NEW GDP SERIES: A CLOUD OF SMOKE

Abhijit Mukhopadhyay is an economist. He can be contacted at abhijitmukhopadhyay[at]gmail.com.

Abhijit Mukhopadhyay

A day after saying that one needs to be careful while calculating GDP, and thereby creating headlines about the authenticity of new GDP series and its measurement process, the RBI governor Raghuram Rajan in his delivery of C. D. Deshmukh Memorial Lecture at the RBI clarified that his statement was a general statement about the GDP measuring method and has nothing to do with new GDP numbers. He further clarified that he thinks the numbers are “broadly” correct.

This may be to reassure that everything is fine, but the issues about the GDP numbers remain in focus. What many economists were grumbling about in the past few months, sometimes in their personal spheres, has now arrived in public. And this is because the GDP growth numbers, particularly the manufacturing numbers, are showing results which are not logically backed by other growth indicators used by industry and economists. A careful and detailed look is needed in this.

Ministry of Statistics and Programme Implementation, which is in charge of this new calculation, has published some clarifications in its website about the calculation of GDP with the new base year 2011-12.

Firstly, the choice of new base year was a tricky one simply because of the 2008 Trans-Atlantic Crisis. Usually any statistically “neutral” year in the beginning of a decade is chosen as the base year, the earlier series being based on the year 2004-05. However, the crisis disrupted that statistical “neutrality” and made the options limited. As a result, though there are indications of deterioration in Indian economy post-2011 still 2011-12 has to be chosen as the base year because in subsequent years the economy went further downhill.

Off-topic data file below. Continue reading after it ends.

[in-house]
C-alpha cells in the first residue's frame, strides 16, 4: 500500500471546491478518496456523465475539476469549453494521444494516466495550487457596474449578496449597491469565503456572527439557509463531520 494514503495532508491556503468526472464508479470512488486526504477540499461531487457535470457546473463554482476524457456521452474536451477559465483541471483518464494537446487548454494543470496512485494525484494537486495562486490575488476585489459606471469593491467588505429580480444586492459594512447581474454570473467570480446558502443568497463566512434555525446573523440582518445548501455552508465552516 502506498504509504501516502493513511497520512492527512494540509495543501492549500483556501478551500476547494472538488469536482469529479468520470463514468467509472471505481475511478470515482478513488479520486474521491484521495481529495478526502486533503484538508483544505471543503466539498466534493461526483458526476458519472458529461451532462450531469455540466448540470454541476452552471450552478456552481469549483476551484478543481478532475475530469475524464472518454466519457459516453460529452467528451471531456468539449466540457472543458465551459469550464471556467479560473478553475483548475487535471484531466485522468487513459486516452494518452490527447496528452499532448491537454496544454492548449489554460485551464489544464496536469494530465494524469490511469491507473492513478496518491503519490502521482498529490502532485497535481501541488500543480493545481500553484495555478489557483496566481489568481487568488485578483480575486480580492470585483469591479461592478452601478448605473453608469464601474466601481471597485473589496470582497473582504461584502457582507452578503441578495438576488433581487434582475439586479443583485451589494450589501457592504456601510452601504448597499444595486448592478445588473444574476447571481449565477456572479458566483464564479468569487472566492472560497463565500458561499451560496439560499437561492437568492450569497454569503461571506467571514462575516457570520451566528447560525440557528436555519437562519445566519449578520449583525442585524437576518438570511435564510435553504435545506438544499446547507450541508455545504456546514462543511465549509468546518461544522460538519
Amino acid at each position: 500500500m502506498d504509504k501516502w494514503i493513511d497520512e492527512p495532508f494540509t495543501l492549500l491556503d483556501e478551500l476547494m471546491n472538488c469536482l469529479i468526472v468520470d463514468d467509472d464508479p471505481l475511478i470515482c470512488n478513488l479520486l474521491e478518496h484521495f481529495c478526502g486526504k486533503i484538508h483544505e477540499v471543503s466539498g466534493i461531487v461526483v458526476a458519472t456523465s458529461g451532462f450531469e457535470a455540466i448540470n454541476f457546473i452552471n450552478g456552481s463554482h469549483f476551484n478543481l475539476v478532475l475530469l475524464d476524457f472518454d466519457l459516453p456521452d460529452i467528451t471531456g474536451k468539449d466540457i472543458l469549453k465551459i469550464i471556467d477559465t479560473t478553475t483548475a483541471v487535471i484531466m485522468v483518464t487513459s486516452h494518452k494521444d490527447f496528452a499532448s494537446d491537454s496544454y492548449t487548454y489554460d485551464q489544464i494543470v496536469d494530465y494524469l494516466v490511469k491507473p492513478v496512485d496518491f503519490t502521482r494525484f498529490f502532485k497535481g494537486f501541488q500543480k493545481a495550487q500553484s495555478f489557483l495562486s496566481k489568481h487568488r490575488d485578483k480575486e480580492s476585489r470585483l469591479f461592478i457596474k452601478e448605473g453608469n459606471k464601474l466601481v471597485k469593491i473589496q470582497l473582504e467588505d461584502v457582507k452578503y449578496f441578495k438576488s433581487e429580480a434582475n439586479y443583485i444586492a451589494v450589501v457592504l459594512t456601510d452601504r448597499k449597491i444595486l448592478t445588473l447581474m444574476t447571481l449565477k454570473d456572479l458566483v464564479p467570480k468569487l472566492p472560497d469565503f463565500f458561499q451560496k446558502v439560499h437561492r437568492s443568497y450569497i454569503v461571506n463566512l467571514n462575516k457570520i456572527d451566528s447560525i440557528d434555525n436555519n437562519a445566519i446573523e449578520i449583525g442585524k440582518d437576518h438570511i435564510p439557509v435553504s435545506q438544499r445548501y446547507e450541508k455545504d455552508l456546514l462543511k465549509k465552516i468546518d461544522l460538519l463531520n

Then comes the new method of measurement. Earlier, the measurement used to be done by calculating the factor costs of production, but now it is shifted towards value added method. In value added method, only addition of value in a particular production process is taken into consideration. For example, an iron ore producer produces Rs. 500 worth of iron and her value added will be Rs. 500; a steel producer uses that iron and produces Rs. 1200 worth of steel and her value added will be Rs. (1200 – 500) = Rs. 700; a car component producer uses that steel to produce a component worth Rs. 2500 and her value added will be Rs. (2500 – 1200) = Rs. 1300, and so on. Therefore, output produced in this value added method will be Rs. (500 + 700 + 1300) = Rs. 2500. Earlier, the factor costs at each stage used to be calculated to derive the final output. But, factor cost is essentially the cost of production while value added is in the form of selling price of the output.

Now, this is a major shift and as a result the series in GDP at factor cost also has been discontinued. Statistically, according to the ministry this also has resulted into higher value of GDP. There can be many reasons behind that. For example, simple output value addition in the factor cost method will be less than value added if we consider brand value of products. The value of a branded shoe will be much higher than the value calculated only considering the input costs incurred. New GDP series apparently takes things like brand value into consideration.